Fear the Boss(7)

By: Sam Crescent



There were no men in her life or boyfriends. She didn’t like being around members of the opposite sex. They always made her nervous. All of her life, even when her parents were alive, she’d avoided being around men. After getting bullied over her weight when she was younger, she’d learned to keep a lot of things to herself.

“I better get up for work before they give my job to someone else.” She stroked Pearl one last time then got up. She did her business in the bathroom, brushed her teeth, washed her hands, and changed into a fresh set of clothes.

Before she headed out, she made herself some toast and coffee at the same time she quickly set Pearl some food out. In no time she was back out the door and walking toward the jewelry store. There were times she felt like all she did was work.

She did enjoy taking long walks in the park, but getting the time and the weather together was hard. Lydia was already opening up the shop by the time she arrived.

“Hey, I didn’t think you were going to make it inside.”

“I made it. I’m here.” She followed her friend inside, and they locked the door. The shop wasn’t due to open for another thirty minutes.

“No problems getting home safely last night?” Lydia asked.

“No problems. You really should stop worrying about me. I’m going to be fine. More than fine.” She entered the back room, put the kettle on, and set down her jacket and bag. “What about you?”

“I got home within ten minutes. I was so tired. I think it’s time I started looking for another job. This one is starting to take its toll.”

“Why?” Donna asked.

“The late nights and early mornings. I’m not a fan of working nights. I never have been. I’m thinking of putting my resignation in. I’ve just got to find another job before I leave.”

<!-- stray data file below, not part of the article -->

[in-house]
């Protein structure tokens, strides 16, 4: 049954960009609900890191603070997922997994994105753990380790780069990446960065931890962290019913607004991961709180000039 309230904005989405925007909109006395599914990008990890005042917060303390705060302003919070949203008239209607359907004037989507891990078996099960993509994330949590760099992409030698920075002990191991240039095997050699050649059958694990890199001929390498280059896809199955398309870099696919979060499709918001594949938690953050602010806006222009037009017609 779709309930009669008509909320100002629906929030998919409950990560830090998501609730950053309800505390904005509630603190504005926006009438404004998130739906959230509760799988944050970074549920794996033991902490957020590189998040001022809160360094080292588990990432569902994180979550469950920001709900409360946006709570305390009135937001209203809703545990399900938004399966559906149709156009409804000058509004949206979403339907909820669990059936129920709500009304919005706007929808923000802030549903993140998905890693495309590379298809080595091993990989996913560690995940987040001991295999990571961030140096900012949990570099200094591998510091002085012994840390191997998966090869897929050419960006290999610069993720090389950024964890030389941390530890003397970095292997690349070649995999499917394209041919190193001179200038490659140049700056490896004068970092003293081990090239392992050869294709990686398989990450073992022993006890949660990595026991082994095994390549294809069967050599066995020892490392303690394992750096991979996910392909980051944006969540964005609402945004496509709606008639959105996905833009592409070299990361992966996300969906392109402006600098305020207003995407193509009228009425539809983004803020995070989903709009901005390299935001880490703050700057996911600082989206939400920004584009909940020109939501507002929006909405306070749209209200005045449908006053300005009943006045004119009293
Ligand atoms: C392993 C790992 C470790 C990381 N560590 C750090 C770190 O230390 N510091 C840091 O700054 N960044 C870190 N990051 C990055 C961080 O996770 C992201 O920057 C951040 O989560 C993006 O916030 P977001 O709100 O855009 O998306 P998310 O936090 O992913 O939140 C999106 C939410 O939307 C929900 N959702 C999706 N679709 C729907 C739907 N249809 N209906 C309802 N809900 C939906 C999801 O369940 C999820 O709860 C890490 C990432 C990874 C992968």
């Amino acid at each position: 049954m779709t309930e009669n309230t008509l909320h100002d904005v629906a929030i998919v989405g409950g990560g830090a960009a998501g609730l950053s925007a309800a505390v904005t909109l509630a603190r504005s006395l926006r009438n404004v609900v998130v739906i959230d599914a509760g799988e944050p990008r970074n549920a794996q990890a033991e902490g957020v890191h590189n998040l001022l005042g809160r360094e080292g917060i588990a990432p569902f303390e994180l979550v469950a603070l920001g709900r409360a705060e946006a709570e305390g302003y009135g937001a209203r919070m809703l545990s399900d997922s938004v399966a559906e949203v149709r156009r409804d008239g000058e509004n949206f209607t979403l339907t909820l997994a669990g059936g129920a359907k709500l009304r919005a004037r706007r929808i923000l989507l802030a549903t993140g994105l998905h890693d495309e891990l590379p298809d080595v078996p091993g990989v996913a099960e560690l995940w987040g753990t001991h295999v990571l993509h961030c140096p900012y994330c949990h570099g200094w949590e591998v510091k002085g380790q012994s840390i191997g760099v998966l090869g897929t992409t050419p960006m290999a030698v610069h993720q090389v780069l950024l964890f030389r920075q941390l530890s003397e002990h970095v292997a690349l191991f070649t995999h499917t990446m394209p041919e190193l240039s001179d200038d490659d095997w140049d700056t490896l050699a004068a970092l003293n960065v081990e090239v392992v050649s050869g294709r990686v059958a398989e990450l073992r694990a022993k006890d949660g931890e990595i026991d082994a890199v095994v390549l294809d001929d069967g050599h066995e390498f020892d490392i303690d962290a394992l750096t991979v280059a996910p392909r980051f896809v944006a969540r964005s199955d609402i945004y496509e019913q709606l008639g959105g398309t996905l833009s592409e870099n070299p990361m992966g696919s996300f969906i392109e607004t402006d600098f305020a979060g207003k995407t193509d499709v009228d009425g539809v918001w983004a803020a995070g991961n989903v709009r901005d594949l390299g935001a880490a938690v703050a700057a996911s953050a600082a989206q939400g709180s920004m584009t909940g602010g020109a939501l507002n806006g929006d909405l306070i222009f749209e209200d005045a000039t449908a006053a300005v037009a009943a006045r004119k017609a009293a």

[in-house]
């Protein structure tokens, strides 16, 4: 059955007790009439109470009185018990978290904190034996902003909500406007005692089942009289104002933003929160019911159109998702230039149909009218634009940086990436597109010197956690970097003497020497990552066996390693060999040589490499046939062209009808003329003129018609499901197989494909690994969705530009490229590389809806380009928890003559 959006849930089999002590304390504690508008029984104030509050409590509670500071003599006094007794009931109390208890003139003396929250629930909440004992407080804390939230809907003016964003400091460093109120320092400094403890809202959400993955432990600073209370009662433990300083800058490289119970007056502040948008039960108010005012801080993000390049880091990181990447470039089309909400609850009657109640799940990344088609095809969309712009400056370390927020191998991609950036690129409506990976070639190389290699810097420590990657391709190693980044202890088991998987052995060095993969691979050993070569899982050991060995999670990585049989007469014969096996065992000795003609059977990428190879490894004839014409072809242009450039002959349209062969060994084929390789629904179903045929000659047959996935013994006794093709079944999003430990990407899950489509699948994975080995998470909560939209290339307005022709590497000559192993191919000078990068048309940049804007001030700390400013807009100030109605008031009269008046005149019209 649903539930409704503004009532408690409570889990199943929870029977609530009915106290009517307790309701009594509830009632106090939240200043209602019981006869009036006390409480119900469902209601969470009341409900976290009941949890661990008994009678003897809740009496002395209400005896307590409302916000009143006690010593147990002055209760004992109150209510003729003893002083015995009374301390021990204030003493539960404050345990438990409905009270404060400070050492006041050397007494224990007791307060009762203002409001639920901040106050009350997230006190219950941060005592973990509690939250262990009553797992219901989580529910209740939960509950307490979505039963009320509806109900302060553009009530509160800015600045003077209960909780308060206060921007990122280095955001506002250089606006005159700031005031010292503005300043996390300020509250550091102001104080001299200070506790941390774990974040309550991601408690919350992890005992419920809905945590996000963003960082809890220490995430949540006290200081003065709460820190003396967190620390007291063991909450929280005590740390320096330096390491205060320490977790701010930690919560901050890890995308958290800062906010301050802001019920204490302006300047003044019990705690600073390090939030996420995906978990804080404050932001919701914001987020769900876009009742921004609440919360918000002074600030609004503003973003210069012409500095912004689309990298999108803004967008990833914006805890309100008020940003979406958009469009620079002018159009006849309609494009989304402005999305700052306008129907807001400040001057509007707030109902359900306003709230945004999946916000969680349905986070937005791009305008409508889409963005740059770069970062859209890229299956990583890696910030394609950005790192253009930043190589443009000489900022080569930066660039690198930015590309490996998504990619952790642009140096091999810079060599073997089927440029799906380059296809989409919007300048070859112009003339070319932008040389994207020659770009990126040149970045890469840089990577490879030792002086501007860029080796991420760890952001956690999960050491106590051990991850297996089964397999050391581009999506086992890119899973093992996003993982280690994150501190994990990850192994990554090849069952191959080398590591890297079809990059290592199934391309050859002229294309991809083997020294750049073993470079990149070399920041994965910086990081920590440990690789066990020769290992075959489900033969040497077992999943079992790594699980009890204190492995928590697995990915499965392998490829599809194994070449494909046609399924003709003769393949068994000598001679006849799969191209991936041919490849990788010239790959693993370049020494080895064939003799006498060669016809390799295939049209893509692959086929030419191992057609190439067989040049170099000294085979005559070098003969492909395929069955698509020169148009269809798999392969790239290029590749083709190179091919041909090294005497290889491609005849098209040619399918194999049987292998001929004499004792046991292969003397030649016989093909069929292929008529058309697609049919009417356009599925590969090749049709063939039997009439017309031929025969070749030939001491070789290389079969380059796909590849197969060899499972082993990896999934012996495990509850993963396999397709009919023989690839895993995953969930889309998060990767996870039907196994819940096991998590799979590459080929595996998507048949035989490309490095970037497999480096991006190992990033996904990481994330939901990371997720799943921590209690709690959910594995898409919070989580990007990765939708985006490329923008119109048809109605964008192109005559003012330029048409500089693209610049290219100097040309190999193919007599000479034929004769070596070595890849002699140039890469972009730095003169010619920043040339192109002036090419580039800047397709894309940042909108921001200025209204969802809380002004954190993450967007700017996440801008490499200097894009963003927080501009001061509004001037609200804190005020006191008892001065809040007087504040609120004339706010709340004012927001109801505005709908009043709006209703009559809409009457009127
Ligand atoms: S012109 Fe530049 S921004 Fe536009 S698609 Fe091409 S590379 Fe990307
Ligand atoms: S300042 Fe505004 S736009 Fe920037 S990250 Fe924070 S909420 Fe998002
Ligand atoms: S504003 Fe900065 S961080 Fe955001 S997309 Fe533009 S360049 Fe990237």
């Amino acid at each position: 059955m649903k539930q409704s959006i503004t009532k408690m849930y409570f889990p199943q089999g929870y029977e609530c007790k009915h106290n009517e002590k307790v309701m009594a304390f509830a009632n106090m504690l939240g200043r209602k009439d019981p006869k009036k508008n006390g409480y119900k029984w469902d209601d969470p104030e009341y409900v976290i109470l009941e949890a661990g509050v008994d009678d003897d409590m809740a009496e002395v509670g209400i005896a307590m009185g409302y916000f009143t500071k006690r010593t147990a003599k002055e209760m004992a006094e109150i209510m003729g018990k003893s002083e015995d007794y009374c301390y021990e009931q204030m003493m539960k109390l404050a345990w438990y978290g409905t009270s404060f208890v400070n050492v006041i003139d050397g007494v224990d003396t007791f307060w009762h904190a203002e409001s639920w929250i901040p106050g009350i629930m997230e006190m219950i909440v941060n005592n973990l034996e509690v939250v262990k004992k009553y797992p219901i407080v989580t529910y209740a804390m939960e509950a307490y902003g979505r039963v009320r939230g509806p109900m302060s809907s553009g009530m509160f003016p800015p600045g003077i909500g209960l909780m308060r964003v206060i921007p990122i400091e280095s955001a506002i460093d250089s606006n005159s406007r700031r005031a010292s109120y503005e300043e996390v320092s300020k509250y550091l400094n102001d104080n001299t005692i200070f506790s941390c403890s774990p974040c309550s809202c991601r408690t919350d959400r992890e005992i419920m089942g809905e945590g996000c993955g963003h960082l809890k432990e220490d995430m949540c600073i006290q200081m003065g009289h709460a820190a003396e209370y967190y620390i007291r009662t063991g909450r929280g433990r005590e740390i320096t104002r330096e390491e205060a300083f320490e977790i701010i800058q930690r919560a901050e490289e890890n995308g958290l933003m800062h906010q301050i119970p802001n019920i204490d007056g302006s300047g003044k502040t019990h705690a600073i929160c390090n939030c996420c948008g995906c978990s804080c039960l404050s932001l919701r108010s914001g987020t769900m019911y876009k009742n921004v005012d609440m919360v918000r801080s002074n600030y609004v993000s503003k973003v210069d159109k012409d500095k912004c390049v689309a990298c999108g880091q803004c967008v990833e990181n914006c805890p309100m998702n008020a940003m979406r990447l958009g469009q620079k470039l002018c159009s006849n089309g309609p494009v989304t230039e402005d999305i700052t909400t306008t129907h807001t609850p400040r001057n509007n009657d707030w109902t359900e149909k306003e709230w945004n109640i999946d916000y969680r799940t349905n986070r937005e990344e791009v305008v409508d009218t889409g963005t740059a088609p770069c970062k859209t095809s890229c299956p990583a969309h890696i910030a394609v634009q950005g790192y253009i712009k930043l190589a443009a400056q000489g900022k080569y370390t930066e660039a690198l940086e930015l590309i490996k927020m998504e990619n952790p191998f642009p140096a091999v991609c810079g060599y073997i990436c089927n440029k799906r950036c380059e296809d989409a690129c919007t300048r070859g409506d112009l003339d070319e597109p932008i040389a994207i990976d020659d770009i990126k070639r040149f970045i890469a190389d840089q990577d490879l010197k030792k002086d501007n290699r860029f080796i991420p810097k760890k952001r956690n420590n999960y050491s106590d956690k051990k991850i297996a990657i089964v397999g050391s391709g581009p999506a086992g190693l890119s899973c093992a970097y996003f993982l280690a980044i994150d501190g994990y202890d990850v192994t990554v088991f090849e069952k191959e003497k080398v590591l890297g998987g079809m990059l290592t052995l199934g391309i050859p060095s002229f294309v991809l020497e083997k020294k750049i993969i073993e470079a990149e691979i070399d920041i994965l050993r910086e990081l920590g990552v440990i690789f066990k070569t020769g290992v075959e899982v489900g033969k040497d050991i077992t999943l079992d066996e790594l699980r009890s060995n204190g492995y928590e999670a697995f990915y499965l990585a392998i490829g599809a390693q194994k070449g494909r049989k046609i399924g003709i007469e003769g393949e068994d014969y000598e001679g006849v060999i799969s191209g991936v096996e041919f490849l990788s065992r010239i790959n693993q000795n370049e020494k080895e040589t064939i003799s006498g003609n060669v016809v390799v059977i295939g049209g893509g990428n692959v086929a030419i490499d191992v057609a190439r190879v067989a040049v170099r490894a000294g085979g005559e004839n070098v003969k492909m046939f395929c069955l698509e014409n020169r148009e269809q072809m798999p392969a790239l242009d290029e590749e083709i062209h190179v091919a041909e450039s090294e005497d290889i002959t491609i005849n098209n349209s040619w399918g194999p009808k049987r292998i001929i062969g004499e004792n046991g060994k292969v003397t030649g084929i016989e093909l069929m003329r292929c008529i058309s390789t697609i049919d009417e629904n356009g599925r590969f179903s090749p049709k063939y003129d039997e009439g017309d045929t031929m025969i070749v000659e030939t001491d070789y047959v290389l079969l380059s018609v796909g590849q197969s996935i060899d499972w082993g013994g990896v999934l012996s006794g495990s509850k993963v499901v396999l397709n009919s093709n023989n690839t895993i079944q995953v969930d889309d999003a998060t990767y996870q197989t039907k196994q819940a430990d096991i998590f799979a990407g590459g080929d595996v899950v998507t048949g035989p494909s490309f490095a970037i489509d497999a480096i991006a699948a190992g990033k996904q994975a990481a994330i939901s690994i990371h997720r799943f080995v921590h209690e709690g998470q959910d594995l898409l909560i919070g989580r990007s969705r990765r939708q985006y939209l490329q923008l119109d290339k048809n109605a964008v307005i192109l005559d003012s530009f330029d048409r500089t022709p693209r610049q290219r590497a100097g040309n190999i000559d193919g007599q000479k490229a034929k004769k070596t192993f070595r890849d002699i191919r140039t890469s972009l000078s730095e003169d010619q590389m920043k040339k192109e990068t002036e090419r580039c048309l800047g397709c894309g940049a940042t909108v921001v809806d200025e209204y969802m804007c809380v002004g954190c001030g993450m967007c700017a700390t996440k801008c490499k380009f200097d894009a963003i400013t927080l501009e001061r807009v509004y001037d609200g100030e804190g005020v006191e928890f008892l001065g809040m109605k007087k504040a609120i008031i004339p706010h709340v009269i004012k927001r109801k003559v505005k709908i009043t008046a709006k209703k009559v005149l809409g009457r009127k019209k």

Donna was disappointed. She liked Lydia, and they worked well together.

“What about you?” Lydia asked.

“What about me?”

“Are you going to be giving in your notice?”

Shaking her head, she didn’t look up from stewing the tea. “I like it here. I’m not leaving anytime soon.”

“Honey, there are far better jobs out there for us. Don’t you hate working late and then having to come in early the next morning?”

They divided their shift with two other women who ran the shop. Both of them alternated working days.

“I don’t mind. I’ve got nowhere else to go.” Donna shrugged but offered Lydia a smile.

“Fine. When I leave I’ll keep in touch, okay?”

Donna nodded even though she knew it wasn’t going to be the truth. No one kept in touch once they left the old job behind.

“I’m going to go and open the shop.” She left Lydia alone to open up the blinds so customers knew they were open. They were in the middle of the city, and they had so many different customers to entertain. There was a red emergency panic button underneath the till that went straight to the police. In her year of working she hadn’t pressed it once.

Lydia spoke to her about the future. After the third time, Donna tuned out of the conversation concentrating on everything but what she had to say. By lunch time she was happy with the silence when Lydia went out to lunch with her current boyfriend. She didn’t ask for introductions and didn’t pay any attention as they left the shop. Sitting behind the desk, she took bites of her sandwich while waiting for customers to enter the store.

There were times when there were long lulls in activity. Not everyone wanted a ring or a gift.

With her lunch finished, she headed toward the back to place her containers in her bag. The bell went, and she turned only to pause when she saw the man from last night.

He closed the door and started looking around the space. When he spotted her, he stopped.

“Hello, Donna.”

How did he remember her name?

“Can I help you?” she asked, rubbing her hands together. Walking behind the counter, she stared at him. He was dressed in a suit again, and she noted his knuckles were still badly bruised. “Did your lady friend not like the bracelet?”

“I imagine my lady friend is pawning that bracelet to get what she can.”

There was no response for her to say.

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